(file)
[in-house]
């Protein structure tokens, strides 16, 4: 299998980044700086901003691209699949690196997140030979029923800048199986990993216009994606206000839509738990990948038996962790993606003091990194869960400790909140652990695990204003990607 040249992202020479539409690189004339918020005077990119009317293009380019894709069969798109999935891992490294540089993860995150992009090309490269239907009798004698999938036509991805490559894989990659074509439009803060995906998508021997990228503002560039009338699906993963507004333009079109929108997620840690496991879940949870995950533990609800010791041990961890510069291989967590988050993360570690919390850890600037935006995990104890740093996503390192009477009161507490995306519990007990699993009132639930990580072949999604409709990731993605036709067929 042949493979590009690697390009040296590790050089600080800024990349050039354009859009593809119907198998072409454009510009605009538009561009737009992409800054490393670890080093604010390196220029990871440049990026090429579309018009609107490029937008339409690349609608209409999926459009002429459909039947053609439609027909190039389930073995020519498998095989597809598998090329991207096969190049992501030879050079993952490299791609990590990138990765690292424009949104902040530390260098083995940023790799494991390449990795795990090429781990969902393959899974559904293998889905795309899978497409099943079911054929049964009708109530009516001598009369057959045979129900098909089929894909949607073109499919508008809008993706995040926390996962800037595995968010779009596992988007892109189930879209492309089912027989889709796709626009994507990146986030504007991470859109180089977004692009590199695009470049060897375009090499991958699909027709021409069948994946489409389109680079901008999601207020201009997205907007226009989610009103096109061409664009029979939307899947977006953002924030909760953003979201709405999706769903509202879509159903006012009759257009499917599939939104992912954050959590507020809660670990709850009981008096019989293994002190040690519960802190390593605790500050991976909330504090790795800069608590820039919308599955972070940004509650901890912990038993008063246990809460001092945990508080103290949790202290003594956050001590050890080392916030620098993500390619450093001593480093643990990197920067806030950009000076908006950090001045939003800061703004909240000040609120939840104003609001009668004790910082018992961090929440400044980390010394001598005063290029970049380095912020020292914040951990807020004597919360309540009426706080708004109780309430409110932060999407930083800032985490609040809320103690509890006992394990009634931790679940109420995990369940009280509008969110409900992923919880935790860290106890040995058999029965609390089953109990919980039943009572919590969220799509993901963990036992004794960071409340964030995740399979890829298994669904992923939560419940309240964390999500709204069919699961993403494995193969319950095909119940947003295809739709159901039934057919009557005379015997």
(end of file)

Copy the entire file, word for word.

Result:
[in-house]
């Protein structure tokens, strides 16, 4: 299998980044700086901003691209699949690196997140030979029923800048199986990993216009994606206000839509738990990948038996962790993606003091990194869960400790909140652990695990204003990607 040249992202020479539409690189004339918020005077990119009317293009380019894709069969798109999935891992490294540089993860995150992009090309490269239907009798004698999938036509991805490559894989990659074509439009803060995906998508021997990228503002560039009338699906993963507004333009079109929108997620840690496991879940949870995950533990609800010791041990961890510069291989967590988050993360570690919390850890600037935006995990104890740093996503390192009477009161507490995306519990007990699993009132639930990580072949999604409709990731993605036709067929 042949493979590009690697390009040296590790050089600080800024990349050039354009859009593809119907198998072409454009510009605009538009561009737009992409800054490393670890080093604010390196220029990871440049990026090429579309018009609107490029937008339409690349609608209409999926459009002429459909039947053609439609027909190039389930073995020519498998095989597809598998090329991207096969190049992501030879050079993952490299791609990590990138990765690292424009949104902040530390260098083995940023790799494991390449990795795990090429781990969902393959899974559904293998889905795309899978497409099943079911054929049964009708109530009516001598009369057959045979129900098909089929894909949607073109499919508008809008993706995040926390996962800037595995968010779009596992988007892109189930879209492309089912027989889709796709626009994507990146986030504007991470859109180089977004692009590199695009470049060897375009090499991958699909027709021409069948994946489409389109680079901008999601207020201009997205907007226009989610009103096109061409664009029979939307899947977006953002924030909760953003979201709405999706769903509202879509159903006012009759257009499917599939939104992912954050959590507020809660670990709850009981008096019989293994002190040690519960802190390593605790500050991976909330504090790795800069608590820039919308599955972070940004509650901890912990038993008063246990809460001092945990508080103290949790202290003594956050001590050890080392916030620098993500390619450093001593480093643990990197920067806030950009000076908006950090001045939003800061703004909240000040609120939840104003609001009668004790910082018992961090929440400044980390010394001598005063290029970049380095912020020292914040951990807020004597919360309540009426706080708004109780309430409110932060999407930083800032985490609040809320103690509890006992394990009634931790679940109420995990369940009280509008969110409900992923919880935790860290106890040995058999029965609390089953109990919980039943009572919590969220799509993901963990036992004794960071409340964030995740399979890829298994669904992923939560419940309240964390999500709204069919699961993403494995193969319950095909119940947003295809739709159901039934057919009557005379015997």